Snow Days

Snow Days

Remember just two blogs ago, I exhorted all of you to embrace the much maligned winter season? Well, I can just imagine your thoughts about that as winter, over the past six days, has held us in its embrace, not your grandmother’s warm, reassuring hot chocolate hug but more like the lethal squeeze of a very hungry anaconda.

Before I start talking about the blizzard, I should say that we at our house haven’t had such a bad time of it. We didn’t lose power and neither of us had to be anywhere on Friday, or Saturday, or Sunday, or…well, round about Monday I did really want to go to the supermarket. All our fresh food was gone as well as a great many other staples that I realized ought to have been replenished before the big storm broke over us. I was reduced to nibbling on crackers and sunflower seeds as our over-worked plowing contractor finally did show up about noon on Monday to plow our driveway of roughly 120 yards. He was haggard and sleep-deprived and told my husband that the conditions of Nemo were worse than the blizzard of 1978, at least as regards plowing the snow away afterwards.

The blizzard of 1978, I do remember it. I was a freshman in high school. I remember being off school, much as I am now, for quite a number of days, as the town struggled to plow out all the roads and parking lots so that we could go back. I remember my father, getting up on the sunny morning after the storm had abated, snow-blowing the driveway and setting off to work without bothering to turn on the radio to see what was what. He drove, tapes of swing tunes turned up high, along a deserted (and well-plowed) Route 57 down to the coast, making it to his factory in South Norwalk only to find a huge, unwelcoming drift across the front door and not a soul in sight. In those days before cell phones, he sat and waited a few minutes and then pointed the car back in the direction of home, once again popping in one of his beloved Benny Goodman tapes before he turned out onto the Post Road. It was only when he got home to the house in Newtown that he found out the reason he had had, as he later described, “one of the pleasantest winter drives he’d ever had in his life.” Governor Grasso had closed all the state roads that morning.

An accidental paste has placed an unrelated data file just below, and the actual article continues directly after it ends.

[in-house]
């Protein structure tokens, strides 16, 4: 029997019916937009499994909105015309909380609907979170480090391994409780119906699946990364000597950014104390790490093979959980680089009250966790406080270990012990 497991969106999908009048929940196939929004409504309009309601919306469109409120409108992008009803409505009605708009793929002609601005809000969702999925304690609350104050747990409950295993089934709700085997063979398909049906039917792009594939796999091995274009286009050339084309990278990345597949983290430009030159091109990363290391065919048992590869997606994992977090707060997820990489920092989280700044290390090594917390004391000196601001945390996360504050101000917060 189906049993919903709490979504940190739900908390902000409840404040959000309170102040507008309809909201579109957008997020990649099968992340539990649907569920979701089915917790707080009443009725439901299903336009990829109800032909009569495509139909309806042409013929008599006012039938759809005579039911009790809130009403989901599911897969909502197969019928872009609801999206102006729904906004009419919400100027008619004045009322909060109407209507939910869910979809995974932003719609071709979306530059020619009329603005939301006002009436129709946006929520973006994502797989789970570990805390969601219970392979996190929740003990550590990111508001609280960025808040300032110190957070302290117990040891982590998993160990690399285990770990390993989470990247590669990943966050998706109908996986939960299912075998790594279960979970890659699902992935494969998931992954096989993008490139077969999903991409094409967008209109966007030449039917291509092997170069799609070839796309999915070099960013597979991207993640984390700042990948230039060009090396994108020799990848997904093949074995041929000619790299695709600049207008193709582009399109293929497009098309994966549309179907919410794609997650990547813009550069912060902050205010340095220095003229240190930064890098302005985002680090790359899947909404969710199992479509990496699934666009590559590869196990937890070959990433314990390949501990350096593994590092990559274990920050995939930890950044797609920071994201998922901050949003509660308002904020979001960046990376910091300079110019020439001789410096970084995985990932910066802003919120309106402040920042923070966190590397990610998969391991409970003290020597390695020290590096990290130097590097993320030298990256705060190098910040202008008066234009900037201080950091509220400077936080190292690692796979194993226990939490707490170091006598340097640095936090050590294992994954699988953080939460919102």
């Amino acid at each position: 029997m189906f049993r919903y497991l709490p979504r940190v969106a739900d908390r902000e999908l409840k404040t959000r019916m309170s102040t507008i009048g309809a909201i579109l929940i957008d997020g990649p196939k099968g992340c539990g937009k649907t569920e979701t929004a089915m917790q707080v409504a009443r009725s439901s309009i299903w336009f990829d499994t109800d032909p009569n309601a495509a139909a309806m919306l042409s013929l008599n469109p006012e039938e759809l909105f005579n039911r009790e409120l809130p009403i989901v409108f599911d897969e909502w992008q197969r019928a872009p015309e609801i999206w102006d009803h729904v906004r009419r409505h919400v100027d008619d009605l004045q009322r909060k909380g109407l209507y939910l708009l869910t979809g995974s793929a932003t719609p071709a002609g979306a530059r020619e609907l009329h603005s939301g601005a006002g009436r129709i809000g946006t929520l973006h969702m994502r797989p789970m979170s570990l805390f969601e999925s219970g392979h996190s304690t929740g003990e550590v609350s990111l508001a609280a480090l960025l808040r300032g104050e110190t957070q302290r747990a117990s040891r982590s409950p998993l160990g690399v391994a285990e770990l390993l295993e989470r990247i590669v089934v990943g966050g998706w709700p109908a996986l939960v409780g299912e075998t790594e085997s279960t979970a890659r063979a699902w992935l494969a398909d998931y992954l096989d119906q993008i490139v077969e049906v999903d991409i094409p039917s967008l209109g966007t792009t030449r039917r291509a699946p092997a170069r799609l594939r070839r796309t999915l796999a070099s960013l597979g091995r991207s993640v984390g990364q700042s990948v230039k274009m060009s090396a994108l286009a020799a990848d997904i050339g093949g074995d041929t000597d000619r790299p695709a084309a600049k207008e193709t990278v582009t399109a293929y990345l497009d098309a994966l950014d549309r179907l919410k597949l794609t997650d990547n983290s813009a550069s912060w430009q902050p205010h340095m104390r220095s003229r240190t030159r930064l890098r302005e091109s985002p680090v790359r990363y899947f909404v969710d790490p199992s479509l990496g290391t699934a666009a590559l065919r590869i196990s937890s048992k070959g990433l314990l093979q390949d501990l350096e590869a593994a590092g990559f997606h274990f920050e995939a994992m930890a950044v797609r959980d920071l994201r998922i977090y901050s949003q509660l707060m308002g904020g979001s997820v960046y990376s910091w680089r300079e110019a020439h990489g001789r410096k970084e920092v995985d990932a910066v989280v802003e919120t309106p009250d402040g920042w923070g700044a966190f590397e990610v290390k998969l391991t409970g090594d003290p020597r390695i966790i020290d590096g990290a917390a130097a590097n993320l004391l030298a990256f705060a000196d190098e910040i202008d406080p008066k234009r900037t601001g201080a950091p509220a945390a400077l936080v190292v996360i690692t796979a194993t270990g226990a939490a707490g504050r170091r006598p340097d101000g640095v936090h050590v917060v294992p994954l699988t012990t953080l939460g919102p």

As Governor Malloy did this time around, too. Which is why I didn’t expect the plow guy on Saturday. But I did kind of think he would turn up by Sunday afternoon. I had planned to go shopping for Sunday dinner and was a little miffed that we had to have a “whatever was left in the refrigerator” meal and then go without our cereal and milk on Monday morning. In fact, long about 11:30, an hour after the plow man said he would “for sure” be here, I was thinking about boiling up a shoe for Monday lunch. My husband was contemplating the back-breaking task of shoveling a 120 yard long path to the road and then hacking through the forbidding 4 foot high snow bank that was blocking our driveway from the street. A friend who had a friend who owned a pay loader, and had therefore been plowed already on Saturday night, was going to pick us up to go shopping.